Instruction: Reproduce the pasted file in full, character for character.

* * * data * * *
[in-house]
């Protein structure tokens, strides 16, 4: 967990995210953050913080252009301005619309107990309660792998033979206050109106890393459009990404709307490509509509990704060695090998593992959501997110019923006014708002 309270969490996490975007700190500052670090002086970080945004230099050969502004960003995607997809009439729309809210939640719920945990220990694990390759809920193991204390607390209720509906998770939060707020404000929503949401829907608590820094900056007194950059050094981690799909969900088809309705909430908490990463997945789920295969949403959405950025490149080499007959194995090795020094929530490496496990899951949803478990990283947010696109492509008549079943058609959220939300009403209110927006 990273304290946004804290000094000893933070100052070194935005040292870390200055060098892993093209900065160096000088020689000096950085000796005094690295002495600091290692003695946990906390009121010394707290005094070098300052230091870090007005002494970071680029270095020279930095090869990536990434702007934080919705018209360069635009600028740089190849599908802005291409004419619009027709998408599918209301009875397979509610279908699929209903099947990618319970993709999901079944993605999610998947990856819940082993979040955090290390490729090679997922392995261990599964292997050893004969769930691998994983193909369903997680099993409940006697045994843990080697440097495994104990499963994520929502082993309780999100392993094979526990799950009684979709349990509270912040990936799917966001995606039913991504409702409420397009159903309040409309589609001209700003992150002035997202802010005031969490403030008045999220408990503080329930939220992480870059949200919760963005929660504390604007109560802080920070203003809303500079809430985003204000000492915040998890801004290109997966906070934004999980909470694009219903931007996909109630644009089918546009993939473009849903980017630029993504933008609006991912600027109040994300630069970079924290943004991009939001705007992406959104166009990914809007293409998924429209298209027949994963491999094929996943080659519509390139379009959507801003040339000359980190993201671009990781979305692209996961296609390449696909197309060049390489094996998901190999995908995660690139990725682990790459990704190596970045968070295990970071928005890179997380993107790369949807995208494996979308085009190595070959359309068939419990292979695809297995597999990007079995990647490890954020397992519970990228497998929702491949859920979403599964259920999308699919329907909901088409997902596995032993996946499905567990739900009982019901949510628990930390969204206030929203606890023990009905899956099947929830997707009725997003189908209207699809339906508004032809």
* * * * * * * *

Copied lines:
[in-house]
């Protein structure tokens, strides 16, 4: 967990995210953050913080252009301005619309107990309660792998033979206050109106890393459009990404709307490509509509990704060695090998593992959501997110019923006014708002 309270969490996490975007700190500052670090002086970080945004230099050969502004960003995607997809009439729309809210939640719920945990220990694990390759809920193991204390607390209720509906998770939060707020404000929503949401829907608590820094900056007194950059050094981690799909969900088809309705909430908490990463997945789920295969949403959405950025490149080499007959194995090795020094929530490496496990899951949803478990990283947010696109492509008549079943058609959220939300009403209110927006 990273304290946004804290000094000893933070100052070194935005040292870390200055060098892993093209900065160096000088020689000096950085000796005094690295002495600091290692003695946990906390009121010394707290005094070098300052230091870090007005002494970071680029270095020279930095090869990536990434702007934080919705018209360069635009600028740089190849599908802005291409004419619009027709998408599918209301009875397979509610279908699929209903099947990618319970993709999901079944993605999610998947990856819940082993979040955090290390490729090679997922392995261990599964292997050893004969769930691998994983193909369903997680099993409940006697045994843990080697440097495994104990499963994520929502082993309780999100392993094979526990799950009684979709349990509270912040990936799917966001995606039913991504409702409420397009159903309040409309589609001209700003992150002035997202802010005031969490403030008045999220408990503080329930939220992480870059949200919760963005929660504390604007109560802080920070203003809303500079809430985003204000000492915040998890801004290109997966906070934004999980909470694009219903931007996909109630644009089918546009993939473009849903980017630029993504933008609006991912600027109040994300630069970079924290943004991009939001705007992406959104166009990914809007293409998924429209298209027949994963491999094929996943080659519509390139379009959507801003040339000359980190993201671009990781979305692209996961296609390449696909197309060049390489094996998901190999995908995660690139990725682990790459990704190596970045968070295990970071928005890179997380993107790369949807995208494996979308085009190595070959359309068939419990292979695809297995597999990007079995990647490890954020397992519970990228497998929702491949859920979403599964259920999308699919329907909901088409997902596995032993996946499905567990739900009982019901949510628990930390969204206030929203606890023990009905899956099947929830997707009725997003189908209207699809339906508004032809």